State of my world:
Julia’s head scratching has not abated with the delousing and aftermath. She is losing hair and areas without hair are increasingly visible to the casual observer. I think she is doing most of her scratching at night before she goes to sleep and when she is alone in the bathroom. Anxiety, habit, stimming or something else? Years ago, the way she finally stopped scratching her skin was on a three-strike-and-she-was-sent-home-from-school program. It was radical and it worked. I don’t know right now how much scratching is going on at school — I’m checking. I don’t think that school staff would be willing to put such a discipline into effect. Of course, if it is mostly at night, that it wouldn’t work anyway. I am in full worry mode. We will visit our doctor next Tuesday and her shrink on Thursday. OT is working on it as well. Needless to say, I am without control.
I spoke with a local reporter yesterday about Shabazz High School and my experience last spring when Julia applied for admission and was first asked for an interview and then rejected before the interview took place. I talked about inconsistent messages and requirements, and apparent exclusion of kids with IEPs. I told him that just before school closed for the summer and we were about to travel, how I got a call that they were reconsidering everyone who had applied and was rejected. (I don’t remember if it was rejected without interview.) Julia couldn’t interview before traveling and when we returned home, I check out the requirements again. Julia had been summarily rejected for not doing grade level math. Neither the requirement for doing grade level math nor her math skills had changed. I decided not to put her through an interview. I acknowledged to the reporter that the school has been good for kids there and I didn’t want to jeopardize the school for those kids. And yet, what of kids like Julia? I am conflicted.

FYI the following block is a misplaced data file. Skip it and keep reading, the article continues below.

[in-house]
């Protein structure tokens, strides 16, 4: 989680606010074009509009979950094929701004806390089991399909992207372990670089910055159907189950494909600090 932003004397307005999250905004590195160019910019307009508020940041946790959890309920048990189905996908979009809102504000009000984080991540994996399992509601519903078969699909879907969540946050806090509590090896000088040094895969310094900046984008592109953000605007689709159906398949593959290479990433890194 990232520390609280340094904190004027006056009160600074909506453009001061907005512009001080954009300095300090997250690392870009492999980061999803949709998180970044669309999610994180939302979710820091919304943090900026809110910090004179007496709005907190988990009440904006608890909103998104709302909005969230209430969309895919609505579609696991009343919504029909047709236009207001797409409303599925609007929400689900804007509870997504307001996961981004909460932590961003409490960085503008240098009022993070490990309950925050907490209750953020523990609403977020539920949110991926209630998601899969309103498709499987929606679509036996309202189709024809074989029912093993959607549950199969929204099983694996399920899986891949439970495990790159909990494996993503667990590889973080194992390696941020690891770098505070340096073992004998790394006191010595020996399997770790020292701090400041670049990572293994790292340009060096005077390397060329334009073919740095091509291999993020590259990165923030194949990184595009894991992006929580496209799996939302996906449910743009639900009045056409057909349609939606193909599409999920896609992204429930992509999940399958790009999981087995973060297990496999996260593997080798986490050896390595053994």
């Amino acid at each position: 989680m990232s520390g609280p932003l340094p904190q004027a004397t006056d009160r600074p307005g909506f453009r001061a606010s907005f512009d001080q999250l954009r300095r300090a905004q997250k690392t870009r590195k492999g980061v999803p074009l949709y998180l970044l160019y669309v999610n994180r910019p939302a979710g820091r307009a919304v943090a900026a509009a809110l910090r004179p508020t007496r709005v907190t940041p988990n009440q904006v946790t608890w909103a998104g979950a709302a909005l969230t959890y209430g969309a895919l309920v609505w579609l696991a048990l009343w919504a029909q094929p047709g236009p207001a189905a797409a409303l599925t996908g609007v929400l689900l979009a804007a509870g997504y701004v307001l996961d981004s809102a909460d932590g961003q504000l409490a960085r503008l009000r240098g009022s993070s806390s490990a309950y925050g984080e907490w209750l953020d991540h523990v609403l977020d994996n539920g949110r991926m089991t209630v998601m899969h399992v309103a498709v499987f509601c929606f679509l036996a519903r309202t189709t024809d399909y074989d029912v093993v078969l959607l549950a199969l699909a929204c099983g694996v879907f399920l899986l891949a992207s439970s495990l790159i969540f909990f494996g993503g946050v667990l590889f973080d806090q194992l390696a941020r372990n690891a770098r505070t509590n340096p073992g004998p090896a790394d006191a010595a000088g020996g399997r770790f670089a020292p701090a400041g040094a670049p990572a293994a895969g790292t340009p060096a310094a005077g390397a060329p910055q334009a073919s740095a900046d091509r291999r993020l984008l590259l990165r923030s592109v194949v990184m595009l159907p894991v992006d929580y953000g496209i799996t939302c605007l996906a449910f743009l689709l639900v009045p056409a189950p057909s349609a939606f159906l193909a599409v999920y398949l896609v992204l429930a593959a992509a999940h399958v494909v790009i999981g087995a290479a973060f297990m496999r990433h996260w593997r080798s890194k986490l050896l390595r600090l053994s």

Halloween was fun for Julia. She announced that it was the best one ever. I hadn’t delivered on the costume she initially wanted although she liked the shirt I eventually found online. She was the best she’s ever been at the Halloween script—Trick or Treat, Thank you, Happy Halloween—and she complimented many kids we passed on good costumes or cuteness. She was thrilled to see kids she knew although most of the time she needed to ask who they were—Julia rarely recognizes people outside of their usual surroundings. She was nervous in front of a few well-decorated houses and took seriously my choice to go up to the door or pass the house by. And she did both.
The best part of the night for her was a visit to friends a few block away. Two high school girls who have loved Julia for a long time. Both girls had friends over and Julia hung out for awhile. I didn’t impose longer than I thought we could. Julia wanted to stay much longer to watch scary movies with the girls. It can be impossible for me to judge when Julia/we are imposing. I don’t want to stop Julia from socializing but I don’t want her to wear out her welcome and then not be able to stop in and visit another time. Autism sucks!